Sons in the Son of God

September 21, 2017

by David Garner

Familiarity. Preachers and psychologists warn us about it, spouses fall prey to its tantalizing trap, and children get blindly sucked into its vortex of ingratitude. So sweet and so welcome, familiarity easily plummets into presumption. Aesop put it this way, “Familiarity breeds contempt.” His time-tested saying is no mere fable: despite its known risks, we persist in presuming upon our nearest and dearest.

Self-love leads the charge. We covet whatever benefits we glean from our family; how quickly a mother’s meals, dad’s wheels, Internet access, and hot-spot vacations morph into expectations, nay, even demands. We fight like pigs over the last bit of slop in the trough. Even those benefits that elude us consume us. Our lives squeal with narcissism. What we have and what we want imprison us, and leave us numb to our benefactors.

A Self-Absorbed Theology?

Biblical riches can tempt us to cascade into similar self-absorption. Even the devout are not immune. As faithful children of God, we read our Bibles, listen to solid sermons, and seek eagerly to obey God and his Word. We lead mission trips, teach Sunday school, and even dutifully tell others about our faith and our church. Yet all too easily we pitch our tents in self-centeredness.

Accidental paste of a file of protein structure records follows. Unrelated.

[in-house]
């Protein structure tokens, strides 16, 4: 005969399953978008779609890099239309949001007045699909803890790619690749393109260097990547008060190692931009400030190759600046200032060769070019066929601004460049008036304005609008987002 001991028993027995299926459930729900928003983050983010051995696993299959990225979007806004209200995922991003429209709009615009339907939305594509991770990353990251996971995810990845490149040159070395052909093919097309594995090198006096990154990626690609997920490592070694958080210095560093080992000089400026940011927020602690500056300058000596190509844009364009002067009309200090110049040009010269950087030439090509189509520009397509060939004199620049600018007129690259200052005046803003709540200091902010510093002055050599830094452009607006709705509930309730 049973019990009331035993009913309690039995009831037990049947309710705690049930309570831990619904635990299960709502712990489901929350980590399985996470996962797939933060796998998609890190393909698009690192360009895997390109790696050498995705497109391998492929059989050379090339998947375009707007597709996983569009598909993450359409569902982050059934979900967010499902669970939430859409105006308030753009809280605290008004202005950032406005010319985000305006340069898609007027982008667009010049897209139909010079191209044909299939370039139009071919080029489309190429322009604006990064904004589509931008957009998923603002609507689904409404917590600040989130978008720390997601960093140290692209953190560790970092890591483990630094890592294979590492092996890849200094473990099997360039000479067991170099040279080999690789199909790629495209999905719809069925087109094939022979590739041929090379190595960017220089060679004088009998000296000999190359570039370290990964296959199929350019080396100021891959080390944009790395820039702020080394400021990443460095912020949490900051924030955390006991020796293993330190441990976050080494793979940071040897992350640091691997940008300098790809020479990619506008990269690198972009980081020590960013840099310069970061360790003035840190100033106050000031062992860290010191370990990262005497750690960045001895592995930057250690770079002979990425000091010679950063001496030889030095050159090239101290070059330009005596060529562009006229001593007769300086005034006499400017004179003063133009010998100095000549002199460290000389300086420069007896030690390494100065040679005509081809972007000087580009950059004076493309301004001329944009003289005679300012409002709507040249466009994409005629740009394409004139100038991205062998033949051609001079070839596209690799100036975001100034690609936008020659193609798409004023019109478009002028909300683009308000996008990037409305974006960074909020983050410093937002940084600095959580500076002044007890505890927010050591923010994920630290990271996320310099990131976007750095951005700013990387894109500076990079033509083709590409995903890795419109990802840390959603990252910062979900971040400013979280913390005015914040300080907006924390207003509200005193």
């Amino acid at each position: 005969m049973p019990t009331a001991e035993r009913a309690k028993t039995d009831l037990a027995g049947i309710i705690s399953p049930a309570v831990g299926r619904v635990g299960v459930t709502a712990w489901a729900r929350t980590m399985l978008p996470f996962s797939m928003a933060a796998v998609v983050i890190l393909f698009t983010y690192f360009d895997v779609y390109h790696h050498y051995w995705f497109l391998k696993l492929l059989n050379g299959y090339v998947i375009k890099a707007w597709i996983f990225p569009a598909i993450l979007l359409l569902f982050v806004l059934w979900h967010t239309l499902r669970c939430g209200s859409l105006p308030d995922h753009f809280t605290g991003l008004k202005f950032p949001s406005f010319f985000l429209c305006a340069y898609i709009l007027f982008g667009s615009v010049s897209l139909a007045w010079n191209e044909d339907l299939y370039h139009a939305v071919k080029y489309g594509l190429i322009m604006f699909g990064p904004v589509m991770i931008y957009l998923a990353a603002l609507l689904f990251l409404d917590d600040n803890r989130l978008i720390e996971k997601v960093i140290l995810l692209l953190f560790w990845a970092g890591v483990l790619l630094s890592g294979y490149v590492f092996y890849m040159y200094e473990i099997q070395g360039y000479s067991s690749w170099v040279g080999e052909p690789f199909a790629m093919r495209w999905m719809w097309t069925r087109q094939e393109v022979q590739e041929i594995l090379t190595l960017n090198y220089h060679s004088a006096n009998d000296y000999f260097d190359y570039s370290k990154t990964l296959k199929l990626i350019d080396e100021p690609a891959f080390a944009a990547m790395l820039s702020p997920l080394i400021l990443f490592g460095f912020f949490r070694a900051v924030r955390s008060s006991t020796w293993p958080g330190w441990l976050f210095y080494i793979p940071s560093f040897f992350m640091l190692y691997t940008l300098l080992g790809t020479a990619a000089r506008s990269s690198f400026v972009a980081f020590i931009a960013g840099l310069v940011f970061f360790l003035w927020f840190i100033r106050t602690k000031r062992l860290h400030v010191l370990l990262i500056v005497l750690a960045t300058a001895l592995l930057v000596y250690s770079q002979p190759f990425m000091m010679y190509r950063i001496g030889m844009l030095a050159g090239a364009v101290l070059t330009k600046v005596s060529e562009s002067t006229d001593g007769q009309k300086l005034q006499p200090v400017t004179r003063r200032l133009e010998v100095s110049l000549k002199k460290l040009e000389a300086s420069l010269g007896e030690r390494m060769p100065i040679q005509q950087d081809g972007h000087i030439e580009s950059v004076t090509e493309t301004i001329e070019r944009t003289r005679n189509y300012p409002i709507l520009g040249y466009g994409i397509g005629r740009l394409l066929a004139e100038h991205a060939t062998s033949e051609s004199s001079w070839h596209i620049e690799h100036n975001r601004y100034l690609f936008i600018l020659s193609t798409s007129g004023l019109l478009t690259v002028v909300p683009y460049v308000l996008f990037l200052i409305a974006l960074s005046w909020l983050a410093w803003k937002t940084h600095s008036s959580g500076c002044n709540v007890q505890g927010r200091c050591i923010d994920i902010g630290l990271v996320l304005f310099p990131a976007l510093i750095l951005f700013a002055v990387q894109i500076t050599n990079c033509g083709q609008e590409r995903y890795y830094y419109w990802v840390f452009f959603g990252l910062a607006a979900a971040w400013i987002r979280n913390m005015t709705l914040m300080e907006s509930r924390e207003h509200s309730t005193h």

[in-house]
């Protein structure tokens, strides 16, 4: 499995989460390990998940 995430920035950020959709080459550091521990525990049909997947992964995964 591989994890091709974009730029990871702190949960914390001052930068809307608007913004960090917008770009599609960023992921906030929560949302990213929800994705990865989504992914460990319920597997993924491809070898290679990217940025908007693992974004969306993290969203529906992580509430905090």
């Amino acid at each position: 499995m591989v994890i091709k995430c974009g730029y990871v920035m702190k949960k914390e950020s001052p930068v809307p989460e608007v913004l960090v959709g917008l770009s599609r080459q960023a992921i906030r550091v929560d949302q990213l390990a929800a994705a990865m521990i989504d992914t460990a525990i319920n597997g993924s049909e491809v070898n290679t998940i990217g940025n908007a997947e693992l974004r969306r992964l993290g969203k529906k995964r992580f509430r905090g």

Let me explain. Many versions of the gospel promote a spiritual slot machine with a guaranteed jackpot—pull the handle and you will swim in the sweetest of blessings. Slot-machine theology comprises more than obvious freak shows—health and wealth shysters, smooth-talking healers, or prayer-cloth dealers. The formulas for gratification in these paradigms are clear enough. But even those of us who consciously celebrate biblical justification and sanctification can rip these truths from their personal and familial contexts. . . .

. . . continue reading at Gospel Reformation Network.

David Garner

Dr. Garner (PhD, Westminster) is associate professor of systematic theology and vice president for advancement at WTS.

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